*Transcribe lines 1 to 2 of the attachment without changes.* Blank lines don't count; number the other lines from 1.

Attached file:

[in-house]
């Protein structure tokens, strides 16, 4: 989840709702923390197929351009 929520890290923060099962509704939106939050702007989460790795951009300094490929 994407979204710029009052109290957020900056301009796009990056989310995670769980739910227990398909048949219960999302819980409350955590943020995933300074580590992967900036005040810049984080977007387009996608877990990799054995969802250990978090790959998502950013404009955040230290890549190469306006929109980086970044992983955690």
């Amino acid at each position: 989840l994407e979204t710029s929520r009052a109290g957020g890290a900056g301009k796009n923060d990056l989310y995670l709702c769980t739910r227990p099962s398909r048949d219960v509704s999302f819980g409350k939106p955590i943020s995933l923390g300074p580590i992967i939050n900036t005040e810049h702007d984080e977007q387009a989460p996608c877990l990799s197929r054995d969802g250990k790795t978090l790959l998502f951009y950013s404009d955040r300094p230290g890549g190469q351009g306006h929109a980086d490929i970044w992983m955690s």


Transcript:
[in-house]
């Protein structure tokens, strides 16, 4: 989840709702923390197929351009 929520890290923060099962509704939106939050702007989460790795951009300094490929 994407979204710029009052109290957020900056301009796009990056989310995670769980739910227990398909048949219960999302819980409350955590943020995933300074580590992967900036005040810049984080977007387009996608877990990799054995969802250990978090790959998502950013404009955040230290890549190469306006929109980086970044992983955690």